When I was doing my design course, I learned about color psychology, but the last piece of the puzzle clicked into its place when I met Fiona Humberstone‘s amazing method.
Besides taking into consideration the meaning of colors, Fiona uses a system that categorizes business personalities according to seasons.
The season your brand fits in defines not only the choice of your colors but also the texture, pattern, typography and any other elements.
Spring goes with light, bright colors, summer with cool and muted, autumn with warm and intense, and winter with strong, clear and cool colors – the latter is the only one that can contain pure black.
So when I do branding, I always map the business with a questionnaire (I always did) and now try to think their personality over according to the seasons.
Fiona uses Pantone chips to choose the colors for a brand. These are quite expensive and this process needs a good eye.
If you want to choose your colors right, you can use amazing free tools too.
Here’s the list.
Free and easy tools to do your colors right
1. Adobe Color
Earlier named Kuler, Adobe’s free tool is my favorite to go to when I need to play with colors.
It lets you choose your own colors, play with combinations according to schemes like analogous, complementary, compound and so on, and you can even create a color palette based on an image.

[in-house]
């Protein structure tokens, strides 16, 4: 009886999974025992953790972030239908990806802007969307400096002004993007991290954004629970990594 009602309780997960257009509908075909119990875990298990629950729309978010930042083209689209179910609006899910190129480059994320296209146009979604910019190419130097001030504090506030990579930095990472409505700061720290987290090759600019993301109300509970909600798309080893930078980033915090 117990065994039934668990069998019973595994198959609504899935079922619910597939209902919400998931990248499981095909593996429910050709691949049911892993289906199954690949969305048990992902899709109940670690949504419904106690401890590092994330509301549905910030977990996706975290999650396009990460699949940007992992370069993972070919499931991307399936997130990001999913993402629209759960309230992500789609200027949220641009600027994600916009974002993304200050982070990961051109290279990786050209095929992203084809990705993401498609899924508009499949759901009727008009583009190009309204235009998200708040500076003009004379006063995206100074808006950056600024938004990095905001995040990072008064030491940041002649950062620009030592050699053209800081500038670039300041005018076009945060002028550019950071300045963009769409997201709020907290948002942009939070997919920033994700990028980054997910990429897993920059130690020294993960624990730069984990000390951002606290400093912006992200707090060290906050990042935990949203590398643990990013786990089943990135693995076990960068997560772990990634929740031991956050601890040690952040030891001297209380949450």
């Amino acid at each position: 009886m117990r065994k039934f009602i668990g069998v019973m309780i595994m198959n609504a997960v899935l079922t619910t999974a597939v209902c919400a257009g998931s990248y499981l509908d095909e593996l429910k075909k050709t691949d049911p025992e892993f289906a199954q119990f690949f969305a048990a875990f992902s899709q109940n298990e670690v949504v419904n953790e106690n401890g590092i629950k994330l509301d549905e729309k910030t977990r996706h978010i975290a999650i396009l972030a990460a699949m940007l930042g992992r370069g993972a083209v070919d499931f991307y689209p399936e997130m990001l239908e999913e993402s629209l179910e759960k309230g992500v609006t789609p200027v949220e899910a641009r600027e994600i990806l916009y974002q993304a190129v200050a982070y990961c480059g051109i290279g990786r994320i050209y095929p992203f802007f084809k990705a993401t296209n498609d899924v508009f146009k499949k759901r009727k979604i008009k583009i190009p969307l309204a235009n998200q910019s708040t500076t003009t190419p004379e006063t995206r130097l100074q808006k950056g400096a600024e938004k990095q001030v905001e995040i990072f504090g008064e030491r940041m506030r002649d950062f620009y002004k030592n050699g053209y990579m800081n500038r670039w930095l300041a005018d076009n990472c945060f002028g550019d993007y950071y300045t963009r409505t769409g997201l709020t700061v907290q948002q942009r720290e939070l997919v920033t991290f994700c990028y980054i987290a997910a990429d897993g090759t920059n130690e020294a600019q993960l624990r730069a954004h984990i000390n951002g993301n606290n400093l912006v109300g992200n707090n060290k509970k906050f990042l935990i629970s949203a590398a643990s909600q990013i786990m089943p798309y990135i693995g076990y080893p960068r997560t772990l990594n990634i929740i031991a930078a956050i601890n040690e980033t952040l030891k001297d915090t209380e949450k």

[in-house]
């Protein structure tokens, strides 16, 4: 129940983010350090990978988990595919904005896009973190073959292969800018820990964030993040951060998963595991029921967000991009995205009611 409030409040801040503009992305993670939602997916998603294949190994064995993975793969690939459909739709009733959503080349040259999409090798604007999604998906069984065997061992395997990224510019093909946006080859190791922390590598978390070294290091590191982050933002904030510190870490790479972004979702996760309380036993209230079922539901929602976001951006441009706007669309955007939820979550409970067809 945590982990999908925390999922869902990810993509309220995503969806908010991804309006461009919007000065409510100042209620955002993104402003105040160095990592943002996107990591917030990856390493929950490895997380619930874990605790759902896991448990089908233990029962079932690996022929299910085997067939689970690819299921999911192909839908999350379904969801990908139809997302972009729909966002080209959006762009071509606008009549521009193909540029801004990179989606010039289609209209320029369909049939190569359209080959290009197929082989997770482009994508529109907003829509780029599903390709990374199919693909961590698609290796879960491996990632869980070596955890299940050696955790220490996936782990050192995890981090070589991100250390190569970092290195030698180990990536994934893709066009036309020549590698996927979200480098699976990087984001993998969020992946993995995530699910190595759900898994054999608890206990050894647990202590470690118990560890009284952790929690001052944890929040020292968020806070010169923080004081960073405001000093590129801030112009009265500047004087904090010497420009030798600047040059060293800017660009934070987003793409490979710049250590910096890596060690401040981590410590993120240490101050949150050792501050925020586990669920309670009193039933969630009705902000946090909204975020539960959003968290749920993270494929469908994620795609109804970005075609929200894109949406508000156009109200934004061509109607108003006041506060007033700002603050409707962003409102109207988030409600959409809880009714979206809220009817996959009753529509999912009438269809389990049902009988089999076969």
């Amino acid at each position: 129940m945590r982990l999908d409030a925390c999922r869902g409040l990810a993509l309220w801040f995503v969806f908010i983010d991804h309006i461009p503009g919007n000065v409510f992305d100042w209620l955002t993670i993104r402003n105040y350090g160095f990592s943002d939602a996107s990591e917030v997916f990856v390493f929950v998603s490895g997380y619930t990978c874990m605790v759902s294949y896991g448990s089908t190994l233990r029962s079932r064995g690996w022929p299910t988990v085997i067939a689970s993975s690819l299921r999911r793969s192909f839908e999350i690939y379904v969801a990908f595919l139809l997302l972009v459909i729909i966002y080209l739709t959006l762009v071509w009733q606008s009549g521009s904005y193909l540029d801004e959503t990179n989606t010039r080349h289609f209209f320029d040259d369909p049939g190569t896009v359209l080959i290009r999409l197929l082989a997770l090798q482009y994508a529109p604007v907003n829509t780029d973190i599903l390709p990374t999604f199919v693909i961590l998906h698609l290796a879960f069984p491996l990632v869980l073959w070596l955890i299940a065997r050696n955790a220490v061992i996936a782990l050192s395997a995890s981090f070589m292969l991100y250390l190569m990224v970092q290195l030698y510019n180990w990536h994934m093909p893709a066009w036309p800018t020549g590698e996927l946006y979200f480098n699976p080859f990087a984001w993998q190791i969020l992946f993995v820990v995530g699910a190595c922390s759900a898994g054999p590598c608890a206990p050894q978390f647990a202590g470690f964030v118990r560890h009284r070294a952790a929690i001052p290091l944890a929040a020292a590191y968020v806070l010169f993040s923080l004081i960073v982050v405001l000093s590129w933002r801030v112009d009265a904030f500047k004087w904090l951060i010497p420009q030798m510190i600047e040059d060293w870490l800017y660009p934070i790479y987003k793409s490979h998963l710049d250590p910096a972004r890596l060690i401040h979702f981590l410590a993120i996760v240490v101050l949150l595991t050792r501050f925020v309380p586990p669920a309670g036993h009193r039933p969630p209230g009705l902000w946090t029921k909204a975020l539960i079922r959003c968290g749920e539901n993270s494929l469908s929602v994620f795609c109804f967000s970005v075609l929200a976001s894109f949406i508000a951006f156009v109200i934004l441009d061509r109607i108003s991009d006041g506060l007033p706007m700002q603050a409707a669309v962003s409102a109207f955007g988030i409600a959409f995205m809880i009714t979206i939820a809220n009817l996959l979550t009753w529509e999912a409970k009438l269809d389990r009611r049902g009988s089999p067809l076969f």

If you have an Adobe CC subscription, you can save your palette to your Library and reach the colors from your Illustrator, Photoshop or Indesign software.
You can also explore palettes saved by others.
This online application has been developed by a Czech designer.
You can set a base color by typing its hex code and – like in Adobe Color – you can play with the different schemes.
Paletton will give you several shades (darker versions) and tints (lighter versions) of the colors in the given scheme.
You can export your palette as HTML, CSS, SASS or save it as an image or as a .aco file to import into Photoshop.
Coolors is an online application but it’s also available as an app for iOS or Android.
You can work with five colors at the same time. Change the hex code of one stripe, lock it so that it won’t change and press the spacebar. Again. And again. Isn’t it fun?
If you have your colors, you can refine them changing the hue, saturation, brightness and temperature.
Exporting is limited, Coolors doesn’t offer as many versions as Paletton.
This site offers not only color tools but also a community of several million color lovers.
Its greatest advantage is the palettes these members have created and the tags they joined to the palettes, so you can search targeting these.
Use these for inspiration. I don’t recommend copying a given palette for your own brand – a lot of them are copyrighted by their creator, anyway.
If you register, you can save your palettes.
It’s not really a palette generator, rather a color code converter.
I go here if I want to check the CMYK code of a color whose code I have in RGB or hex code, or if I want to look up the tints or shades of a color.
What’s your favorite tool for choosing colors and creating a palette? Share it in a comment below!
Have fun playing with colors!